Dynamic memory allocation for pvParameter structs?

Hello, this question is about dynamic memory allocation for pvParameter structs.

So far I can allocate a static struct, use it as the pvParameter in xTimerCreate, and cast / access it in the timer callback function successfully, which is very nice indeed. Now I’m at the point where I realize I need to dynamically allocate these structs, because for example if I have something like “ulExecutionCount” from code example 14, each task will need a separate struct in memory to track that.

Searching around I found one solution on these forums which I’m still mulling over, and a post on the esp32 boards (see below)

My initial reaction is to custom build / search for a struct memory pool mechanism. Sound reasonable? Is there a “best practice” solution for this? Maybe the freertos gods can share their wisdom :slight_smile: ty!

(I would directly link these, but as a new user I can’t )
For the related post on here see “xTaskCreate and memory storing pvParameters”
For the esp32 post, search for “Correct way to pass struct as an xTaskCreate parameter?”

Maybe I get you wrong… but pvParameter can be anything or point to anything you want. It’s just a handle of user/application specific data and is not touched by FreeRTOS. It’s up to you how it’s interpreted.
It can be a simple integer value like 42 casted to void* or a pointer to a dynamically allocated struct or something else.
There are a few restrictions like don’t use main stack data for task parameters on Cortex-M MCUs because main stack is reused as ISR stack by FreeRTOS.
Also be careful regarding the lifetime/scope of data given as pointer e.g. when using (task) stack data.

@hs2 yes totally agree. I forgot to mention that I need to store more than just one value.

^^ Yes! That’s my question. How to manage the lifetime of the pointers. Do you have any concrete advice for that?

Still grinding on this, I’m using ESP32 so I’m going to have a look at using the espressif ring buffer implementation for this purpose.

Well, you could use heap memory using pvPortMalloc/Free which is simple and thread safe or a custom (fixed block) allocator like a ring buffer. The latter has the benefit that you can limit the amount of items to allocate but the minor drawback that you’ve to implement it and make it thread safe :wink: Even though that shouldn’t be too complicated.
Or if you’re using C++ you could use std::stack, pre-fill it with (malloc’d) buffers and wrap pop and push with a mutex or simply vTaskSuspend/ResumeAll to make it thread safe.

@hs2 Sounds amazing! Do you have any sample C or C++ code you can share implementing such things?

Sorry, I’ve nothing ready to share. But why not just starting with simple and ready to use pvPortMalloc/Free and maybe optimize later if really needed ?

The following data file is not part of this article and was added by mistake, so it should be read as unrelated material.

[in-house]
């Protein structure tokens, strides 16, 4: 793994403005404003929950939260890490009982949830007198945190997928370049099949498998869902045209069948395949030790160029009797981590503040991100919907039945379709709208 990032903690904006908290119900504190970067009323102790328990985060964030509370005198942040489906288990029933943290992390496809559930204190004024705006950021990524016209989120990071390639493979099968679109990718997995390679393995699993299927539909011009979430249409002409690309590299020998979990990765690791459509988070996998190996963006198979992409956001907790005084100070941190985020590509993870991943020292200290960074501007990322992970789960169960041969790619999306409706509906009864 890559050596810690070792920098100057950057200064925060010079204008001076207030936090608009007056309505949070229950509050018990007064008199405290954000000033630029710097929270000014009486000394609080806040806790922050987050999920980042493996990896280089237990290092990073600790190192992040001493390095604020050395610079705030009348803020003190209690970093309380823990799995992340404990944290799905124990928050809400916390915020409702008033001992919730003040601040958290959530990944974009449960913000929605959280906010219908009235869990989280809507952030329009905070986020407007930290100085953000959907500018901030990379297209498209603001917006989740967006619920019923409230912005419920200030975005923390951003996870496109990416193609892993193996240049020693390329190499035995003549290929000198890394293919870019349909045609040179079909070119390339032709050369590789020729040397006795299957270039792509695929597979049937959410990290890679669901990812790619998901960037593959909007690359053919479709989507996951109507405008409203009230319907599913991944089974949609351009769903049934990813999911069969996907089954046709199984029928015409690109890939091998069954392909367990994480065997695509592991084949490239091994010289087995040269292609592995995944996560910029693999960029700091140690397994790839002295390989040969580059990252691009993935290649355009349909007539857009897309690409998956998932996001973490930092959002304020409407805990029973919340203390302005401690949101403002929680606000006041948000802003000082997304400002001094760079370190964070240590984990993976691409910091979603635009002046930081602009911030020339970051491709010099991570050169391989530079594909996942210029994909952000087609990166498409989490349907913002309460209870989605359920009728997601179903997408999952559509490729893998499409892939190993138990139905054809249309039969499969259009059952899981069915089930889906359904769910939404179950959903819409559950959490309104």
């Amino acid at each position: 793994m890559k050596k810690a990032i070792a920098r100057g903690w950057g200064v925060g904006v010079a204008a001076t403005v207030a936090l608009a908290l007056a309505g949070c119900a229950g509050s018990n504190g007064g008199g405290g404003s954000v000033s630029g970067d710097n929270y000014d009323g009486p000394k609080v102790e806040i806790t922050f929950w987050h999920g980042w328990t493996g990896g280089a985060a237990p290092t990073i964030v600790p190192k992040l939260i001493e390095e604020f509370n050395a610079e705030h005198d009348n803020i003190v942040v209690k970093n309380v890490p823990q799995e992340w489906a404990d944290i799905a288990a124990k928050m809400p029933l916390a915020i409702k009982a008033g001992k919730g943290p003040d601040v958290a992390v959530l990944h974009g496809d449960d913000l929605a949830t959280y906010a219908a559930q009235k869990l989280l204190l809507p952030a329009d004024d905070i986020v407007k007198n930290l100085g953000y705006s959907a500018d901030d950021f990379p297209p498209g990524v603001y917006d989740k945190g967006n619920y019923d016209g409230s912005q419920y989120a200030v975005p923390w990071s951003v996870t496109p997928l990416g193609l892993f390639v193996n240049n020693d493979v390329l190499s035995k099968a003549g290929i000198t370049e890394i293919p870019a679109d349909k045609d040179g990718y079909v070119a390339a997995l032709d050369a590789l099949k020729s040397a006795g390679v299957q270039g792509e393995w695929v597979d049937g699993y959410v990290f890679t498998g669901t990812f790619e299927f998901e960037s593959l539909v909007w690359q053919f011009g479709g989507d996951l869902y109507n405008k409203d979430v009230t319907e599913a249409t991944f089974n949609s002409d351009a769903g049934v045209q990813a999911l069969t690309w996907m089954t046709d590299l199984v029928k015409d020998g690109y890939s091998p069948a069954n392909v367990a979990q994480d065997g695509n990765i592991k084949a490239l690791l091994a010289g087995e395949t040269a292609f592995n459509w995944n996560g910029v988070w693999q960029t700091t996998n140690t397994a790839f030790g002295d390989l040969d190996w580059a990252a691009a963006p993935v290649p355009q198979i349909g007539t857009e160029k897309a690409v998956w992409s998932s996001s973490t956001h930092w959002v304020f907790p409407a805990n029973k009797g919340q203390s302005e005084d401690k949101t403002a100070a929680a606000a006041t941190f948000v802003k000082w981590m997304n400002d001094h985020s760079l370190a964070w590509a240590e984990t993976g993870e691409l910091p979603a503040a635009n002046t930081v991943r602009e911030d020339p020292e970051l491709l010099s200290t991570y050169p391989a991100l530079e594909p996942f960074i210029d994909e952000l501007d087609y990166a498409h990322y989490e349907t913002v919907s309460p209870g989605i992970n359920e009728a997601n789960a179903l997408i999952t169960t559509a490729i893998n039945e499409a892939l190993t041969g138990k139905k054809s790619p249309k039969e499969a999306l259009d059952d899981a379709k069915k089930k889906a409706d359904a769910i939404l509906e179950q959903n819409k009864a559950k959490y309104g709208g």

If you deal with timer parameters resp. timer IDs the number of timers is limited anyway and therefore the number of parameter/ID allocations can’t go wild.
Be careful to avoid memory leaks e.g. when canceling a timer freeing up the timer ID.

I kept reading the docs and realized that rtos queues are exactly what I was looking for. Surprised someone here didn’t slap me silly with that right away hahah :rofl:

Still going with this. Turns out I still needed dynamic memory allocation for auto-reload timer pvParameters which I’m creating after I pull an event of the queue.

For now i’m using this:

To make it safe across tasks, I surrounded it with a mutex. Something like this:

// Critical Section
xSemaphoreTake(xMutex, portMAX_DELAY);
{
    xNewEvent = pEventPool.new_object();
}
xSemaphoreGive(xMutex);

You question about dynamic allocation is not very clear. Are you trying to do something like this:

typedef struct MyData
{
    uint32_t data1;
    uint32_t data2;
} MyData_t;

void vTimerCallback( TimerHandle_t xExpiredTimer )
{
    MyData_t * dynamicallyAllocatedStruct;

    dynamicallyAllocatedStruct = ( MyData_t * ) pvTimerGetTimerID( xExpiredTimer );

    /* Use dynamicallyAllocatedStruct here. */
}

void app( void )
{
    TimeHandle_t xTimerHandle;
    MyData_t * dynamicallyAllocatedStruct;

    /* Dynamically allocate MyData_t. */
    dynamicallyAllocatedStruct = ( MyData_t * ) pvPortMalloc( sizeof( MyData_t ) );
    configASSERT( dynamicallyAllocatedStruct != NULL );

    xTimerHandle = xTimerCreate( "Timer",
                                 pdMS_TO_TICKS( 1000 ),
                                 pdTRUE, /* Auto-reload. */
                                 ( void * ) dynamicallyAllocatedStruct,
                                 vTimerCallback );
}

2 Likes

@aggarg hey wow, finally some real code. TYSM For posting this!! I really appreciate it.

Yes, this answers the question.

Now I didn’t want to “roll my own” memory allocation routines as been there done that years ago, and many days scratching head with crashing programs, and i’m not the sharpest tool in the shed :sweat_smile: so yea, I prefer using a library for this type of thing.

I am currently using bitshifter’s objectpool posted above with success. I had to update my esp-idf framework for posix_memalign support on ESP32, but once I did that, works like a treat :slight_smile:

e.g. in platformio.ini:

[env:esp32dev]
platform = espressif32 @ 6.6.0

Cheers